This blogpost is about the comparison of one archival website with another.
The first archive we studied was one of the archives that is mentioned in the article of Daniël Cohen en Roy Rosenzweig, called BBC’s WW2 People’s War project. Although the project of the online archive is finished, the archive itself is still on the website. What’s interesting about this project is that they wanted to collect stories of people who could remember the Second World War, meaning that with the start of this project in 2003 these people were at least 65 years old (because otherwise the people weren’t able to remember the war). People of this older generation weren’t capable of managing the digital tools (for example uploading a blogpost…). That’s why the leaders of the project had to find another way to contact these people. Phase 1 of this task was to establish a network of partner centres, who gave older people the opportunity to get supported access to the internet. Then phase 2 of this task was to recruit broadcast co-ordinators to support the work of the partners in each region. Thanks to these helpful people many events were organized where they reached their target group (the older generation). This resulted in 87.000 people adding their story to the WW2 People’s War archive. Of that people, one of every 20 people kept using the internet afterwards. Other groups of people were contacted through their visitations to museums, libraries etcetera.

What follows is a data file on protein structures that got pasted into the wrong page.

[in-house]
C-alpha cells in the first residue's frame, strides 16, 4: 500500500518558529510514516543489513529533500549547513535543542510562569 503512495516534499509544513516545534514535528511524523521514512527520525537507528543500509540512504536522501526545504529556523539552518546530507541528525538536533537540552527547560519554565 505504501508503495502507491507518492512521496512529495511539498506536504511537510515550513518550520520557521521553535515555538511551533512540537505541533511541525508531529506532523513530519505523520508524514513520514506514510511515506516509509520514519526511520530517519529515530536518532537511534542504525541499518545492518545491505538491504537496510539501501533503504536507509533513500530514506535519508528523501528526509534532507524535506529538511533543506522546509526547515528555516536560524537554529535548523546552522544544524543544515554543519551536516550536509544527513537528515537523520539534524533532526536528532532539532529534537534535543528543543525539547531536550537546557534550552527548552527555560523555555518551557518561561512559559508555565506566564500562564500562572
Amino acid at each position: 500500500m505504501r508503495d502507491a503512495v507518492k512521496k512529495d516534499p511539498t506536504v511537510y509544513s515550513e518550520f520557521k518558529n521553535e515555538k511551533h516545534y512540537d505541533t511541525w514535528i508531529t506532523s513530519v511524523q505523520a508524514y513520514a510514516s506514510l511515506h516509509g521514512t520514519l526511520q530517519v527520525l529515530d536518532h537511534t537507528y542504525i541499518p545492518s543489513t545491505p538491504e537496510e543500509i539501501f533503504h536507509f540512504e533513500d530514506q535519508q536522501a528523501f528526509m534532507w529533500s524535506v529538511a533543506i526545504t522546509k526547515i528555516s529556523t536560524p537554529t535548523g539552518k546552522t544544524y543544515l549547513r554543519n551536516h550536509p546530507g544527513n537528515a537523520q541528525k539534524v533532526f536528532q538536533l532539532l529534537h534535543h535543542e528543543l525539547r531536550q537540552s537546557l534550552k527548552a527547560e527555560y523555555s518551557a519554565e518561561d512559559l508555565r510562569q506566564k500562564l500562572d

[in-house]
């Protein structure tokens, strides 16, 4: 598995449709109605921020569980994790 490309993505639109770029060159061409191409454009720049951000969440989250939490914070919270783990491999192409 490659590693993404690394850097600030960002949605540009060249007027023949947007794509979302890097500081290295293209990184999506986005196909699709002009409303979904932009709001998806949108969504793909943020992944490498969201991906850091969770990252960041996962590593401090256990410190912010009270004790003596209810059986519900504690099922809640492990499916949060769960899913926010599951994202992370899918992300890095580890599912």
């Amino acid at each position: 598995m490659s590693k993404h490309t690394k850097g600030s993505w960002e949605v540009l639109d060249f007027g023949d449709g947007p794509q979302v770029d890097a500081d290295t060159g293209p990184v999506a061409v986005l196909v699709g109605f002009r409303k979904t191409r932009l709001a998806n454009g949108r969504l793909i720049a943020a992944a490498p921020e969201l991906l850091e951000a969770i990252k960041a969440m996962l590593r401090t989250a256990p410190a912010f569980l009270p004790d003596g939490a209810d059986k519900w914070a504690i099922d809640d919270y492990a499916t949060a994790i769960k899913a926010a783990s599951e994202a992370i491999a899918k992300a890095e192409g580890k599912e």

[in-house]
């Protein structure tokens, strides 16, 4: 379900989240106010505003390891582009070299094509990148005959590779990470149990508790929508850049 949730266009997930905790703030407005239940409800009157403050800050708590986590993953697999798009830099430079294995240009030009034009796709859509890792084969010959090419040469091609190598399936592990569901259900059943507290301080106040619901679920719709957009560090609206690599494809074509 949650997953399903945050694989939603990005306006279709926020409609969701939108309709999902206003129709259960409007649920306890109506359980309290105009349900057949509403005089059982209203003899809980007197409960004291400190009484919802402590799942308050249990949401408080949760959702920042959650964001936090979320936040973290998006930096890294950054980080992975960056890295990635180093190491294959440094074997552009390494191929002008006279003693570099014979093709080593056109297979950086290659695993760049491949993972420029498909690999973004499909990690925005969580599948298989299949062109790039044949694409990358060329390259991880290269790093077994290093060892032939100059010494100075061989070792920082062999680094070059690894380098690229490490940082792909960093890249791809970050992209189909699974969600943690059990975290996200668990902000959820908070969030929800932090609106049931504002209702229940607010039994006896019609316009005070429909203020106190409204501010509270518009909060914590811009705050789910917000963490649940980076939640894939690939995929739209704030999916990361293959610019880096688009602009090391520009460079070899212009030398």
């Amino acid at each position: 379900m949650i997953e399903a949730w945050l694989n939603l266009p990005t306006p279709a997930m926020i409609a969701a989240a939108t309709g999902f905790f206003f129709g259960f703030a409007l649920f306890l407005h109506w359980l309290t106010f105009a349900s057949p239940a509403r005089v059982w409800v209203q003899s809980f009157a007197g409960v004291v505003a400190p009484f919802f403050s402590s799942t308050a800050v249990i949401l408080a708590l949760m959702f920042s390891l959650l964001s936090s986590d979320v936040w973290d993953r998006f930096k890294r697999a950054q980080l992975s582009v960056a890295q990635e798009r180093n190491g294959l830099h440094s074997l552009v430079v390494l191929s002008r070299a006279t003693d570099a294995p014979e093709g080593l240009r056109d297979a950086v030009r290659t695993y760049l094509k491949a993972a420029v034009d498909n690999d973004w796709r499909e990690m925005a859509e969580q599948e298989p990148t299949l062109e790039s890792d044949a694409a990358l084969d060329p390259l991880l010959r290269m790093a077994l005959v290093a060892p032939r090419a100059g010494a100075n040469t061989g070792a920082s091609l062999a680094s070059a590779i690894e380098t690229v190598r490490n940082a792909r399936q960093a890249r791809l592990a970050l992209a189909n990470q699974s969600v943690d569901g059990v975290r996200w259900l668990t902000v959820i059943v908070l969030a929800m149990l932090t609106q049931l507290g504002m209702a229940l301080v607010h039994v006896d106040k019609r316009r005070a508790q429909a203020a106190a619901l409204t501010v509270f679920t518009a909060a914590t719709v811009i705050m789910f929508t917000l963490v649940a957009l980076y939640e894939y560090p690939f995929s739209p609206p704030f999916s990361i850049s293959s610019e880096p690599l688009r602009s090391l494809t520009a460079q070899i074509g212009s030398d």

The second archive we studied was an archive we searched for on the internet by typing ‘museum verhalen toevoegen’ (literally meaning: museum stories adding). One of the websites we visited was ‘Joden in Nederlands-Indië‘. We tried to add a story and then we came to the realization that either you first have to click on a specific object, and then you have to create an account in order to add your story to the archive. But one can also send their story without the connection to a specific object. Another difference between the two archives is that the ‘WW2 People’s War archive’ reached out to the community, where the ‘Joden in Nederlands-Indië archive’ seems to expect that the people will come to them. Furthermore the first archive is much larger and broader because they subject and the information applies to a much broader group of people (everyone in the UK during the Second World War). The second archive on the contrary applies to a much more specific group (only jews, only in Nederlands-Indië, and only during the Second World War).
We liked the BBC’s ‘WW2 People’s War archive’ better, because it is more accessible and there is more variety in their stories. In addition we liked the fact that they reached out to the older generation and taught them computer skills.
Written by Suzanne and Eva